It’s like a fast-track apprenticeship: experience gained without the investment of toil or time. Viewers at the Art MoB’s upcoming expo won’t actually leave with the skills needed to become a potter — but they’ll definitely gain insight into the work behind the wheel.
Or behind the coil, as is the case with Art MoB member Lucy Clark, who hand-builds her vessels the old-world way, layer by layer.
Another artist who favors a less-expected approach is painter Amy Perrier: she creates her popular landscapes using only her fingers as tools.
“While we love traditional gallery shows, we feel this event will create a connection between the artists and the enthusiasts,” says gallery owner Michele Sparks. “When you watch Amy put her fingers to the canvas or Lucy shape the clay in her hands, your relationship with the artwork begins: ‘Why did you choose this medium? What led you to become an artist?’”
Process is crucial to mixed-media artist Sandee Setliff, a popular blogger who designs canvases, cards, and gift boxes for several online art manufacturers, including Helmar glue, DecoArt paints, Arnold Grummer papermaking, Sin City Stamps, and The Buckle Boutique.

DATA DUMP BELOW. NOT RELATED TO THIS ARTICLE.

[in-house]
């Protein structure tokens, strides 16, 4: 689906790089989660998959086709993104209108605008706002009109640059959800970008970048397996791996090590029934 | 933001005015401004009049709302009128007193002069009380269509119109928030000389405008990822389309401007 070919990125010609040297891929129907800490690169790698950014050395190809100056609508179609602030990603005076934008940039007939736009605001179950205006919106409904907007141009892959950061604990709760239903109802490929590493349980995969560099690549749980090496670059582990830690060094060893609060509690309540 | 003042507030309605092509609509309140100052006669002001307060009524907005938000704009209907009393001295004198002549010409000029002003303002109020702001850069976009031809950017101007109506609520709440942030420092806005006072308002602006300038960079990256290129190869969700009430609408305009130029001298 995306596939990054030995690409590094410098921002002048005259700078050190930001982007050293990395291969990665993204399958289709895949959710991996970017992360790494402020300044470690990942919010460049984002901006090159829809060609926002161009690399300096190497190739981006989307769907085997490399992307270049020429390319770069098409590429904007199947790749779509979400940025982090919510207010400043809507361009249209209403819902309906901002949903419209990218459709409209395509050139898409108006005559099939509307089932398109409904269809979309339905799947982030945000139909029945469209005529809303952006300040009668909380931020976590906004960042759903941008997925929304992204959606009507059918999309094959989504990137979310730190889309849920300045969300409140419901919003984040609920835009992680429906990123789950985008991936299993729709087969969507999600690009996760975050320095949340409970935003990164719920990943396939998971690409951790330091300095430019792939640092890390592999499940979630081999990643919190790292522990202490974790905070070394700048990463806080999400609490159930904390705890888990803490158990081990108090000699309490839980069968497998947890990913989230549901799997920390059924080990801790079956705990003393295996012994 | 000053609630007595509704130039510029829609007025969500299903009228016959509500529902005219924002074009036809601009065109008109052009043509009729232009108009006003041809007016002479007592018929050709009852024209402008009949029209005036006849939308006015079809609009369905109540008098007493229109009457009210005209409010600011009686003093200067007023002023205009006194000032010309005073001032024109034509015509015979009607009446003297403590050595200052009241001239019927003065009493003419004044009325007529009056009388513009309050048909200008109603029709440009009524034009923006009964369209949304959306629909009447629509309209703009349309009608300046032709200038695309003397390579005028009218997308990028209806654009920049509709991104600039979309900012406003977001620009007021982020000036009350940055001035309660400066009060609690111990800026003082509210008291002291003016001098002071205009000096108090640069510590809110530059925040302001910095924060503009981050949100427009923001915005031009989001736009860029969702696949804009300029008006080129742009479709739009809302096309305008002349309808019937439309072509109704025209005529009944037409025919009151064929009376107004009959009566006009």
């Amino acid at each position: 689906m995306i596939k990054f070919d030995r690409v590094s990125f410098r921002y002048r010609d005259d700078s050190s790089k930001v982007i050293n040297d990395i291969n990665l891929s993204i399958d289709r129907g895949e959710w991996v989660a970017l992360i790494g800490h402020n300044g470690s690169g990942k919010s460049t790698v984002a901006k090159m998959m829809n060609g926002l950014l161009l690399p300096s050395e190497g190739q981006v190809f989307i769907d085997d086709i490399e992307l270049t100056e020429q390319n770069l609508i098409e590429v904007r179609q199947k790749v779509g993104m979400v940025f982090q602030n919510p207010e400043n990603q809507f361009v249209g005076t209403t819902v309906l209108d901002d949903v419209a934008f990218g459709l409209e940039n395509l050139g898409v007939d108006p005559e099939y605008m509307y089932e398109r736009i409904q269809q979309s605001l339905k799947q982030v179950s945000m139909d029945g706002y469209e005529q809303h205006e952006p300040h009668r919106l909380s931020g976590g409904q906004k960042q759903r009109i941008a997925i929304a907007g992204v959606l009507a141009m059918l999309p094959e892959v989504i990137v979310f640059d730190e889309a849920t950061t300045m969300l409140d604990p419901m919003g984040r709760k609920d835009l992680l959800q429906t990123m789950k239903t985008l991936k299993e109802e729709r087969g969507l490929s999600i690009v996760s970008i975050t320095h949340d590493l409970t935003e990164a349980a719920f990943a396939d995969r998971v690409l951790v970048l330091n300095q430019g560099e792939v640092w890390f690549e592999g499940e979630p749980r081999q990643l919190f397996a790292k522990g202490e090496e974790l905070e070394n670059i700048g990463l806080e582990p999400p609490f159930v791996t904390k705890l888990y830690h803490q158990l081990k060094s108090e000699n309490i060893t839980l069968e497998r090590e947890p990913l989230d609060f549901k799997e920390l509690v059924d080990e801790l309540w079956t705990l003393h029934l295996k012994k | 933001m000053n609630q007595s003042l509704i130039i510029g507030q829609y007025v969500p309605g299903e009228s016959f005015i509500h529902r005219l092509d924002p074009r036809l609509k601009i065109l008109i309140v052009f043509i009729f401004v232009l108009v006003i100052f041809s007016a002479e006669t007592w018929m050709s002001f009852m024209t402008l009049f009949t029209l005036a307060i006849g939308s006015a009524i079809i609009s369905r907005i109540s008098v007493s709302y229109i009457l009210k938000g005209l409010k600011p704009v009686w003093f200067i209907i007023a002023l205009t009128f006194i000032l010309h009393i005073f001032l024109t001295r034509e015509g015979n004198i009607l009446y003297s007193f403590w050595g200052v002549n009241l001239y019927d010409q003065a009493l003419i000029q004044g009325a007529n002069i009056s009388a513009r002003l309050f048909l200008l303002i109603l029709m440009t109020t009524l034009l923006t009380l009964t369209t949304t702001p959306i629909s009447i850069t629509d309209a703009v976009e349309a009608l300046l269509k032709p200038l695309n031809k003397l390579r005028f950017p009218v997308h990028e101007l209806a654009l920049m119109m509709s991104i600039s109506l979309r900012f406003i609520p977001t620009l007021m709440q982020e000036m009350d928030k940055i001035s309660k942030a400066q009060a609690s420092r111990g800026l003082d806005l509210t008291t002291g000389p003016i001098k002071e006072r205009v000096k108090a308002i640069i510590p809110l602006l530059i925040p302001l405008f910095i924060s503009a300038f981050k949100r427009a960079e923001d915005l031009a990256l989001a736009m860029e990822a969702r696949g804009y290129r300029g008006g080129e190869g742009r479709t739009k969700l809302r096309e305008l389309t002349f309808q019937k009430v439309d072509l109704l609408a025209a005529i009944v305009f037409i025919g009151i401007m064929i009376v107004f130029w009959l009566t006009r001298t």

Setliff finds fulfillment in merely explaining her small canvases: “I use magazines, tear them apart, group them into color groups and then arrange the pieces to create the backgrounds,” she says. “For the focal image, usually a bird, I cut out tiny feathers and piece them together using tweezers — as anatomically correct as I can for that particular bird. Sometimes I really have to study the way the bird’s feathers come together to do this correctly.
“I also add small paint details to each piece, which keeps in line with true mixed media,” she adds.
This summer, Setliff is making a canvas with local mountains in the background and a branch and bird in the foreground, “utilizing all three techniques listed above,” she says.
The bird, she says, is yet to be determined. She’s leaning toward the cardinal — North Carolina’s state bird. Since she’ll be working on the piece during the Expo, attendees can find out her final decision firsthand.
“What I hear most often from people is, ‘You must have a lot of patience,’” she says. “I just smile when they say that. I have a favorite saying which expresses my thought process: ‘I’m in my own little world, but it’s OK. They know me here.’”
Studio Artists Expo happens at Art MoB Studios and Market Place (124 4th Avenue East in Hendersonville) on July 25 from 4-7pm. Call 828-693-4545 or visit
www.artmobstudios.com for more information.